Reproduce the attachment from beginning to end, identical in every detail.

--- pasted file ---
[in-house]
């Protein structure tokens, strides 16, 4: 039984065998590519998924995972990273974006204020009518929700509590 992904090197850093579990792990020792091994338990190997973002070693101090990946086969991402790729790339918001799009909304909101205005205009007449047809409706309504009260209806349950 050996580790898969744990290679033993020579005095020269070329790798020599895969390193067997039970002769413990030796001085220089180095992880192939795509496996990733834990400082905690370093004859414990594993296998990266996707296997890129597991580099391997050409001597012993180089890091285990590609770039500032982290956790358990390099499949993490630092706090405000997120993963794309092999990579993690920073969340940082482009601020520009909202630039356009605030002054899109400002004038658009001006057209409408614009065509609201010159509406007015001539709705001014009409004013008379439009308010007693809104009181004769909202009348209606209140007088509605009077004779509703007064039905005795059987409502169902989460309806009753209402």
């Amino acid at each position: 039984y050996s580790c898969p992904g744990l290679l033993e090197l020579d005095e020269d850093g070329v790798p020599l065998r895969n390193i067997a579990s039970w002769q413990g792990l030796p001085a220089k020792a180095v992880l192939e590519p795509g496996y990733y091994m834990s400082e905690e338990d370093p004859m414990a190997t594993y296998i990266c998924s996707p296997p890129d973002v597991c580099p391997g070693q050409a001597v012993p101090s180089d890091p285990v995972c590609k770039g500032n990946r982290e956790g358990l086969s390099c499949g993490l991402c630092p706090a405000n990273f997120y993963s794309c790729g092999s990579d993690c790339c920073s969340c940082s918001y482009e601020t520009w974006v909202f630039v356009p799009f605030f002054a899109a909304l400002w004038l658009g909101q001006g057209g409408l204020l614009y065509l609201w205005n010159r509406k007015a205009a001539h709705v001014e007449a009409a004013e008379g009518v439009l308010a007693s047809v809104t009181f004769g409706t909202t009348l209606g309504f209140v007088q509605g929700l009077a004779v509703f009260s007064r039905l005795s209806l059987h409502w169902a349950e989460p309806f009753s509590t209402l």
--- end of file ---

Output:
[in-house]
């Protein structure tokens, strides 16, 4: 039984065998590519998924995972990273974006204020009518929700509590 992904090197850093579990792990020792091994338990190997973002070693101090990946086969991402790729790339918001799009909304909101205005205009007449047809409706309504009260209806349950 050996580790898969744990290679033993020579005095020269070329790798020599895969390193067997039970002769413990030796001085220089180095992880192939795509496996990733834990400082905690370093004859414990594993296998990266996707296997890129597991580099391997050409001597012993180089890091285990590609770039500032982290956790358990390099499949993490630092706090405000997120993963794309092999990579993690920073969340940082482009601020520009909202630039356009605030002054899109400002004038658009001006057209409408614009065509609201010159509406007015001539709705001014009409004013008379439009308010007693809104009181004769909202009348209606209140007088509605009077004779509703007064039905005795059987409502169902989460309806009753209402």
């Amino acid at each position: 039984y050996s580790c898969p992904g744990l290679l033993e090197l020579d005095e020269d850093g070329v790798p020599l065998r895969n390193i067997a579990s039970w002769q413990g792990l030796p001085a220089k020792a180095v992880l192939e590519p795509g496996y990733y091994m834990s400082e905690e338990d370093p004859m414990a190997t594993y296998i990266c998924s996707p296997p890129d973002v597991c580099p391997g070693q050409a001597v012993p101090s180089d890091p285990v995972c590609k770039g500032n990946r982290e956790g358990l086969s390099c499949g993490l991402c630092p706090a405000n990273f997120y993963s794309c790729g092999s990579d993690c790339c920073s969340c940082s918001y482009e601020t520009w974006v909202f630039v356009p799009f605030f002054a899109a909304l400002w004038l658009g909101q001006g057209g409408l204020l614009y065509l609201w205005n010159r509406k007015a205009a001539h709705v001014e007449a009409a004013e008379g009518v439009l308010a007693s047809v809104t009181f004769g409706t909202t009348l209606g309504f209140v007088q509605g929700l009077a004779v509703f009260s007064r039905l005795s209806l059987h409502w169902a349950e989460p309806f009753s509590t209402l």